A while ago I started a series on this matter. I was rather perturbed by the heat it generated and decided to do some more thinking before I continued. I have hardly made it a matter of obsessive research, but I am a little more informed now, thanks to input from a Messianic Jewish friend. He pointed me to this book that I commend to readers looking for a different perspective than that offered here: Future Israel: Why Christian Anti-judaism Must Be Challenged (New American Commentary Studies in Bible & Theology) by Barry E. Horner.
While my basic position still remains unchanged (though I think it has changed with regard to Rom 9-11 – before I was very Wrightian, though probably less so today), I would no longer focus on the hermeneutical practice of the early church as the decisive critique of Christian Zionism – at least as developed in my previous posts. The early church was flexible in its hermeneutical procedure, sometimes christocentric, other times employing slightly different accents. I suspect that some of Sizer's and Motyer's claims need to be re-formulated in light of Horner's critique – though certainly not abandoned. The 'christological hermeneutic' card should still play a part in constructive critique of Christian Zionism, but I would focus more now on the narrative trajectory of scripture, and how the prophetic promises were understood by Christ as fulfilled in his ministry and hence laid the groundwork for NT theology generally, as developed especially by Paul. This wider scope of analysis includes the specific hermeneutical practices of the early church within it, as a moment within this, applied to various concrete situations. But more decisive is the significance of the relation between Christ and the prophetic traditions. Horner claims that Motyer et.al do not take the OT scripture seriously. However, I suspect it is Horner who does not take the scriptural narrative seriously enough in making sense of Christ, his mission and his aims – and how these were understood by the early church.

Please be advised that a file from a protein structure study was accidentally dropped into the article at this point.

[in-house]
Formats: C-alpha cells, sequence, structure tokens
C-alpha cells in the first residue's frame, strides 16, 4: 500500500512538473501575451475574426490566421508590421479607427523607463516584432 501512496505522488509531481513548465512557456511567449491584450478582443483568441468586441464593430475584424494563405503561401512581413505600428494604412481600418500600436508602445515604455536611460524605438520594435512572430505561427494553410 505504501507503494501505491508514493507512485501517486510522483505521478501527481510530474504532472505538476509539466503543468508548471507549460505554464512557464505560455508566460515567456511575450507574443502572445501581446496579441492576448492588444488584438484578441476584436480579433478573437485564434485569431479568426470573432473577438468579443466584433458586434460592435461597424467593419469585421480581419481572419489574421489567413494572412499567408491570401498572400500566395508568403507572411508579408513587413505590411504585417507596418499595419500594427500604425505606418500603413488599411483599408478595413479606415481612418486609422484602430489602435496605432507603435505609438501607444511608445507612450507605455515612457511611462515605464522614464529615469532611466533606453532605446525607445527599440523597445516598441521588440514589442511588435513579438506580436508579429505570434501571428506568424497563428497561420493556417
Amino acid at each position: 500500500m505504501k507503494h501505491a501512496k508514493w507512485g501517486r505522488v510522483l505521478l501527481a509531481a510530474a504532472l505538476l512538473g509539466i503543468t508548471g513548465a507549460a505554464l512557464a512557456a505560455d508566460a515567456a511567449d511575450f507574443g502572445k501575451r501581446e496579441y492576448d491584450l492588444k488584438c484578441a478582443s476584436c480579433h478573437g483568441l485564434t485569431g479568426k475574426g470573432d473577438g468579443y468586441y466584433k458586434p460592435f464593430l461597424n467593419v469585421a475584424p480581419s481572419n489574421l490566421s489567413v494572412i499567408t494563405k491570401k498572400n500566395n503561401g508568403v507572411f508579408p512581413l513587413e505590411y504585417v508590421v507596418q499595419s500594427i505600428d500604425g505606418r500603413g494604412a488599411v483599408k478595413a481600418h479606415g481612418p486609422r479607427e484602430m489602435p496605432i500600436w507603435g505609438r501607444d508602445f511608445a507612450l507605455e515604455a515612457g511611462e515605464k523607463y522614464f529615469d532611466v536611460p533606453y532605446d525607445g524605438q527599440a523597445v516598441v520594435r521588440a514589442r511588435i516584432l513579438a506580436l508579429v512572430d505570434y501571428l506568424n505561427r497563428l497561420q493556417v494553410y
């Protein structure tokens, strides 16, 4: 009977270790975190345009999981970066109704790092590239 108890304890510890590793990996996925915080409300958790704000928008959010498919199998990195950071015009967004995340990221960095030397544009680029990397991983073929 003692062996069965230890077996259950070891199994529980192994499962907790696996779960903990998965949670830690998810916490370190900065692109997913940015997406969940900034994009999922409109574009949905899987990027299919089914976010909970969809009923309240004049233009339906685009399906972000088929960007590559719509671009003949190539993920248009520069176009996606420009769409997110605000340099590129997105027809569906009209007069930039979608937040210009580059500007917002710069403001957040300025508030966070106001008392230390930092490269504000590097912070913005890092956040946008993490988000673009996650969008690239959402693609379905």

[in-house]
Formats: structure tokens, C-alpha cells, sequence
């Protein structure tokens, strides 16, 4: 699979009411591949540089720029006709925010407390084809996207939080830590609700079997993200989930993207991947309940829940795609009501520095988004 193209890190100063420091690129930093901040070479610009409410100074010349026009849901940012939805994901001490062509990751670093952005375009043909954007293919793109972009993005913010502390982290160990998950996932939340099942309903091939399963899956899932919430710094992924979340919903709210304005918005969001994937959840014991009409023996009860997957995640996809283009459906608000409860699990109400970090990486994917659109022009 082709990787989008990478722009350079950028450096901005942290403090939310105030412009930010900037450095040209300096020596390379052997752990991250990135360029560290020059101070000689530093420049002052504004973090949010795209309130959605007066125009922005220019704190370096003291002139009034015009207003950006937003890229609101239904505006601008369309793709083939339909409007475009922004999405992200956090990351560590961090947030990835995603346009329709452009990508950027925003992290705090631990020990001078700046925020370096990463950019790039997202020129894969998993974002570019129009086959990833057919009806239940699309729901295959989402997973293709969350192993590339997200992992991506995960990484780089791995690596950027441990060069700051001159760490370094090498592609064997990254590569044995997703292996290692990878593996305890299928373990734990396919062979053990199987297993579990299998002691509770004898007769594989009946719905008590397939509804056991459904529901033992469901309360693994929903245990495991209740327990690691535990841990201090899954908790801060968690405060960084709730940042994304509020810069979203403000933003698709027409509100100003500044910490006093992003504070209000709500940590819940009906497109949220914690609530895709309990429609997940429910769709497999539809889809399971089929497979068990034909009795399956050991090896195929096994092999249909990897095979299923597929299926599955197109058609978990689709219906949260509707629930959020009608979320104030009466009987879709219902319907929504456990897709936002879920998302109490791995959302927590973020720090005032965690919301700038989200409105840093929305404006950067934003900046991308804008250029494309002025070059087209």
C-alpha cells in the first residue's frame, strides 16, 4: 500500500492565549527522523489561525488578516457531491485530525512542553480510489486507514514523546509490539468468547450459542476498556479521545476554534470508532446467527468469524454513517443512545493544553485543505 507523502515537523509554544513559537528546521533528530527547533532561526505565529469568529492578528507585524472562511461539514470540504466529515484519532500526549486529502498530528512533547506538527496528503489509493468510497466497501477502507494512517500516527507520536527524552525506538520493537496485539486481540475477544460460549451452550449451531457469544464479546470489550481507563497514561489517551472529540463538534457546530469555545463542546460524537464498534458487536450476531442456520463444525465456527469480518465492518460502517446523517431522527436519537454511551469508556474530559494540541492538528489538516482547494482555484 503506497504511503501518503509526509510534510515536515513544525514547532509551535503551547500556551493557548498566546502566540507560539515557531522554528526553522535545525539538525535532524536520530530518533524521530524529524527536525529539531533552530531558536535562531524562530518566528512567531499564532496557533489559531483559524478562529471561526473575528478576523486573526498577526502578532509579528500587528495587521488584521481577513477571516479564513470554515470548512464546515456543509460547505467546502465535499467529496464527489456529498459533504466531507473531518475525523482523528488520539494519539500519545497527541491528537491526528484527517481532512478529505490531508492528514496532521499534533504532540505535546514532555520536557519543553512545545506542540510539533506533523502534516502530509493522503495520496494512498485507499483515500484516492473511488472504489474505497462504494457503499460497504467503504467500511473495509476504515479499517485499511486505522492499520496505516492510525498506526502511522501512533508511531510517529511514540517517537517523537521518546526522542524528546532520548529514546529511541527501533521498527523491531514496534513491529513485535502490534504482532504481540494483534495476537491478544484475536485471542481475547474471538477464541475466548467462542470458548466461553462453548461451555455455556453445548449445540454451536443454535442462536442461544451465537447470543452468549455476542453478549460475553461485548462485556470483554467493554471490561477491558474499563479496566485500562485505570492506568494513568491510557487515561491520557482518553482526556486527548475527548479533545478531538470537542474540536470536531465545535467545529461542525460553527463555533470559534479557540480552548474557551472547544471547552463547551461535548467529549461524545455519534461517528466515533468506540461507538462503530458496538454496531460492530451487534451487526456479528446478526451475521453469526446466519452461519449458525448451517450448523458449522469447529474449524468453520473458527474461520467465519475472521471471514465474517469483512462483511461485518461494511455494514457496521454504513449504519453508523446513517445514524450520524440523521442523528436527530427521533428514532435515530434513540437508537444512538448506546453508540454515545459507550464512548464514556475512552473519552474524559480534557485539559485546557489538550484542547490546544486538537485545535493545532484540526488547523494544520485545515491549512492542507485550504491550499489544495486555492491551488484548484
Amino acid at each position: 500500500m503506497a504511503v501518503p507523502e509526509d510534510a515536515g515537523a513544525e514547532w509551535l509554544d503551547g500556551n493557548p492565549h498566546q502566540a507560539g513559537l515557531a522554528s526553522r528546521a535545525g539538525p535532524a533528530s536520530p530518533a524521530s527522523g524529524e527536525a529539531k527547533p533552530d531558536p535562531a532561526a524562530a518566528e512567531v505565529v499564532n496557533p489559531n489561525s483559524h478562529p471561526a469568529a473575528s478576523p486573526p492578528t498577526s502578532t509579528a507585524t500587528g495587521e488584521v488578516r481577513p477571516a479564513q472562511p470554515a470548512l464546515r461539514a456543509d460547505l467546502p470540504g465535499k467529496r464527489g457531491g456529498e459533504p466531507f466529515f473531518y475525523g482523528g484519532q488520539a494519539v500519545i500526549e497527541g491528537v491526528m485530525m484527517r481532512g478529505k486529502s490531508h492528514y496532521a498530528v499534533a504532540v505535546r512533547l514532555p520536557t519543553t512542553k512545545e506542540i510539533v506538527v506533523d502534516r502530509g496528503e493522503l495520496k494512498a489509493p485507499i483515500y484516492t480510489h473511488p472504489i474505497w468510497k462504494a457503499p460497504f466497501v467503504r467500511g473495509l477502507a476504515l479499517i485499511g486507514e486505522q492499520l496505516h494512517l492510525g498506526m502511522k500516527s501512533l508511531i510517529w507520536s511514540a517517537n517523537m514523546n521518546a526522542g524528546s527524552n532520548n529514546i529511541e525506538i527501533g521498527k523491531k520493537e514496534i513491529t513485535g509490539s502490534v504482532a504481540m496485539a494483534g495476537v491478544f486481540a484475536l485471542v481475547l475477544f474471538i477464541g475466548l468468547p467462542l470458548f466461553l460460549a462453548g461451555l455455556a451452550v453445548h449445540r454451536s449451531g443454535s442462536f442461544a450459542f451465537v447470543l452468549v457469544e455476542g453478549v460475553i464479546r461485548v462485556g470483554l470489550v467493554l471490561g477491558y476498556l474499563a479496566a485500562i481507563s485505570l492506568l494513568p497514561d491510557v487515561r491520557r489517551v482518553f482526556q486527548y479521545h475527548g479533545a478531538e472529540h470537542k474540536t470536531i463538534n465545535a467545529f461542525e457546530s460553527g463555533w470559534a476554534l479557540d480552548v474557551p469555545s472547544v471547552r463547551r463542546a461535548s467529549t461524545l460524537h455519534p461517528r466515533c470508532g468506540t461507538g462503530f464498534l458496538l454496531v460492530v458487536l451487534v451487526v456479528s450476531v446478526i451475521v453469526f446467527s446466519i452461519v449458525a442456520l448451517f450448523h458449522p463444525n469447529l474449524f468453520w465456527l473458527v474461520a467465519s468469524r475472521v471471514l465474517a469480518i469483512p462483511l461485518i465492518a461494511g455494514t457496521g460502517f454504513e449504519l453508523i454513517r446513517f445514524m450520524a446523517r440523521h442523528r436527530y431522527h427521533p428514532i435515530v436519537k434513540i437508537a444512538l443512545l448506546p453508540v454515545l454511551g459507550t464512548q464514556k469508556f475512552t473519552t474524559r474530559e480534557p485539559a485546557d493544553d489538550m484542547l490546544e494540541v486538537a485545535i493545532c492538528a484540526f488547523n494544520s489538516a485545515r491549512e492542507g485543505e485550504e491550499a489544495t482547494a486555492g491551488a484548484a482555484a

Of course, all of these comments are mere assertions without justification. I will perhaps return to this subject when I return from SBL and detail my developing thoughts in a podcast. As ever, if you feel strongly critical of my views then do let me know. I will keep an open mind on these matters for a while to come yet!